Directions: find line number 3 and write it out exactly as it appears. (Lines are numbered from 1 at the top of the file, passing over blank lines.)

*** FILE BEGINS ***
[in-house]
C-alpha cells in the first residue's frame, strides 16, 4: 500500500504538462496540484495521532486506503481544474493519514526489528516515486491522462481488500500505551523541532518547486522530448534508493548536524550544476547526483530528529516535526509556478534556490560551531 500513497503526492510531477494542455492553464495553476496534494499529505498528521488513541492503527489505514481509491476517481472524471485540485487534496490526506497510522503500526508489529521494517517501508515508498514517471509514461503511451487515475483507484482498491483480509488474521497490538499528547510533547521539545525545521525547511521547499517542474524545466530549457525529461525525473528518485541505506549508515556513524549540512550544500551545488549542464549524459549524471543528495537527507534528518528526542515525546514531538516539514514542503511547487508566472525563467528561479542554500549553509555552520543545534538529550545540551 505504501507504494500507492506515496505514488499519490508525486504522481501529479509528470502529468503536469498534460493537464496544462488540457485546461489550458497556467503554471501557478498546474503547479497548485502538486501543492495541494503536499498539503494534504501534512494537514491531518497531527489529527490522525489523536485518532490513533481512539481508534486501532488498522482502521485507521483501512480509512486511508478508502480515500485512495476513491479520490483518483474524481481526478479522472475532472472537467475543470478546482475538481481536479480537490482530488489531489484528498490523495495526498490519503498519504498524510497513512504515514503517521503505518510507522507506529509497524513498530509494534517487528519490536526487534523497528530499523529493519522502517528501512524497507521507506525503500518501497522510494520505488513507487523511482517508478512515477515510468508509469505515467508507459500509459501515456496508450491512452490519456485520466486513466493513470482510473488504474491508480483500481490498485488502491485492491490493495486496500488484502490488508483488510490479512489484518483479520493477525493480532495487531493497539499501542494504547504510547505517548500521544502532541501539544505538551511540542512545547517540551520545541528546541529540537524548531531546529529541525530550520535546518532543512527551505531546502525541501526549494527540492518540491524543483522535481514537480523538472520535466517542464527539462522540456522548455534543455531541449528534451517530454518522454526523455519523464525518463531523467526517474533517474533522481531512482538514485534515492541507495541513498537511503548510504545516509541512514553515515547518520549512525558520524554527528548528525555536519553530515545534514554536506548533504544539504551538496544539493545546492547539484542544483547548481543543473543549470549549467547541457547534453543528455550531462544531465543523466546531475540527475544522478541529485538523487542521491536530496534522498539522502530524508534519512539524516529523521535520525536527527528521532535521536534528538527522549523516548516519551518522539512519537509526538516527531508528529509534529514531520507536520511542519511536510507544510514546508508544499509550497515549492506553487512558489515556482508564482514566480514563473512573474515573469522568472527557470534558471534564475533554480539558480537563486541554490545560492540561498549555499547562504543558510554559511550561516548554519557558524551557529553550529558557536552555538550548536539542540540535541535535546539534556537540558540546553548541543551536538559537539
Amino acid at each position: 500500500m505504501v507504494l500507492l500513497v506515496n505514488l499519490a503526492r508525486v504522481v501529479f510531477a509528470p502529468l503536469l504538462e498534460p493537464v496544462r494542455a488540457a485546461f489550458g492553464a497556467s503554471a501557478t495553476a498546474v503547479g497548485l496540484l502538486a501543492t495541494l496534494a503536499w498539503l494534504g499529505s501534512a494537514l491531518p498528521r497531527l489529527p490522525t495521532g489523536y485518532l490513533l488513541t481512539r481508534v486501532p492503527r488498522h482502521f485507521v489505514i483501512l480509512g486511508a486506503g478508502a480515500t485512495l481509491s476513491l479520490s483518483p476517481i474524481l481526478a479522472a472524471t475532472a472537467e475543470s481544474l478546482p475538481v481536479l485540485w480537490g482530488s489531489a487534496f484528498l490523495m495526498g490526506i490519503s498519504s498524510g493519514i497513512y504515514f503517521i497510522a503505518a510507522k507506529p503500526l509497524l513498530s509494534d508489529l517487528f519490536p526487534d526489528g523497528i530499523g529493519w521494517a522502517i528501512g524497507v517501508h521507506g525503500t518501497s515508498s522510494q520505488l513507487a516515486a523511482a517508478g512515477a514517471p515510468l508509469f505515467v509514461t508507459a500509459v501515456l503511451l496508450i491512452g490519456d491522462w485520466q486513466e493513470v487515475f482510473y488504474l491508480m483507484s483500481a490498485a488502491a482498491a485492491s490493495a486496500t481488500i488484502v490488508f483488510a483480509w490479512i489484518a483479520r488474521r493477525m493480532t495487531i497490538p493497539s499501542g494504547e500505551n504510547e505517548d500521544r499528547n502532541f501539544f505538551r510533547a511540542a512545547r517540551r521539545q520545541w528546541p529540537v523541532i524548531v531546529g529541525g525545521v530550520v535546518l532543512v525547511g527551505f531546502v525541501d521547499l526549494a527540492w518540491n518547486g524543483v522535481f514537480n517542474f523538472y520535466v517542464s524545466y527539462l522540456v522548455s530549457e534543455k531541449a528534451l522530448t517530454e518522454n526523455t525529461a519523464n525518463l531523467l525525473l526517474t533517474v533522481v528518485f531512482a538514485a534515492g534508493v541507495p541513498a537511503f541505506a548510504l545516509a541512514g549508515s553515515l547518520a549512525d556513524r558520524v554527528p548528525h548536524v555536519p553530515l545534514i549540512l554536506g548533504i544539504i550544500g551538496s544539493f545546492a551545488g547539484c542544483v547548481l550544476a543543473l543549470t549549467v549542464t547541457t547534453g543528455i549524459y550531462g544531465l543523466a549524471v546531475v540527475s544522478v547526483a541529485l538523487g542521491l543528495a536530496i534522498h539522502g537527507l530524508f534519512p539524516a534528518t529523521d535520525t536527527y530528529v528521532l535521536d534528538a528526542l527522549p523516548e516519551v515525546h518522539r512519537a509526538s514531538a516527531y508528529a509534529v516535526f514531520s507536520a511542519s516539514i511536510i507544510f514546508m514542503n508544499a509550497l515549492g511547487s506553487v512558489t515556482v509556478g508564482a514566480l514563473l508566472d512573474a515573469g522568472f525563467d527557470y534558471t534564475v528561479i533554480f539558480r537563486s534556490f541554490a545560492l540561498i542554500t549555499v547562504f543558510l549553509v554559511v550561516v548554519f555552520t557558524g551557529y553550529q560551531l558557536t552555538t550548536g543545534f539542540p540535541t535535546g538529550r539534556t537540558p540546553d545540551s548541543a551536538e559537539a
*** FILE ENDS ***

Amino acid at each position: 500500500m505504501v507504494l500507492l500513497v506515496n505514488l499519490a503526492r508525486v504522481v501529479f510531477a509528470p502529468l503536469l504538462e498534460p493537464v496544462r494542455a488540457a485546461f489550458g492553464a497556467s503554471a501557478t495553476a498546474v503547479g497548485l496540484l502538486a501543492t495541494l496534494a503536499w498539503l494534504g499529505s501534512a494537514l491531518p498528521r497531527l489529527p490522525t495521532g489523536y485518532l490513533l488513541t481512539r481508534v486501532p492503527r488498522h482502521f485507521v489505514i483501512l480509512g486511508a486506503g478508502a480515500t485512495l481509491s476513491l479520490s483518483p476517481i474524481l481526478a479522472a472524471t475532472a472537467e475543470s481544474l478546482p475538481v481536479l485540485w480537490g482530488s489531489a487534496f484528498l490523495m495526498g490526506i490519503s498519504s498524510g493519514i497513512y504515514f503517521i497510522a503505518a510507522k507506529p503500526l509497524l513498530s509494534d508489529l517487528f519490536p526487534d526489528g523497528i530499523g529493519w521494517a522502517i528501512g524497507v517501508h521507506g525503500t518501497s515508498s522510494q520505488l513507487a516515486a523511482a517508478g512515477a514517471p515510468l508509469f505515467v509514461t508507459a500509459v501515456l503511451l496508450i491512452g490519456d491522462w485520466q486513466e493513470v487515475f482510473y488504474l491508480m483507484s483500481a490498485a488502491a482498491a485492491s490493495a486496500t481488500i488484502v490488508f483488510a483480509w490479512i489484518a483479520r488474521r493477525m493480532t495487531i497490538p493497539s499501542g494504547e500505551n504510547e505517548d500521544r499528547n502532541f501539544f505538551r510533547a511540542a512545547r517540551r521539545q520545541w528546541p529540537v523541532i524548531v531546529g529541525g525545521v530550520v535546518l532543512v525547511g527551505f531546502v525541501d521547499l526549494a527540492w518540491n518547486g524543483v522535481f514537480n517542474f523538472y520535466v517542464s524545466y527539462l522540456v522548455s530549457e534543455k531541449a528534451l522530448t517530454e518522454n526523455t525529461a519523464n525518463l531523467l525525473l526517474t533517474v533522481v528518485f531512482a538514485a534515492g534508493v541507495p541513498a537511503f541505506a548510504l545516509a541512514g549508515s553515515l547518520a549512525d556513524r558520524v554527528p548528525h548536524v555536519p553530515l545534514i549540512l554536506g548533504i544539504i550544500g551538496s544539493f545546492a551545488g547539484c542544483v547548481l550544476a543543473l543549470t549549467v549542464t547541457t547534453g543528455i549524459y550531462g544531465l543523466a549524471v546531475v540527475s544522478v547526483a541529485l538523487g542521491l543528495a536530496i534522498h539522502g537527507l530524508f534519512p539524516a534528518t529523521d535520525t536527527y530528529v528521532l535521536d534528538a528526542l527522549p523516548e516519551v515525546h518522539r512519537a509526538s514531538a516527531y508528529a509534529v516535526f514531520s507536520a511542519s516539514i511536510i507544510f514546508m514542503n508544499a509550497l515549492g511547487s506553487v512558489t515556482v509556478g508564482a514566480l514563473l508566472d512573474a515573469g522568472f525563467d527557470y534558471t534564475v528561479i533554480f539558480r537563486s534556490f541554490a545560492l540561498i542554500t549555499v547562504f543558510l549553509v554559511v550561516v548554519f555552520t557558524g551557529y553550529q560551531l558557536t552555538t550548536g543545534f539542540p540535541t535535546g538529550r539534556t537540558p540546553d545540551s548541543a551536538e559537539a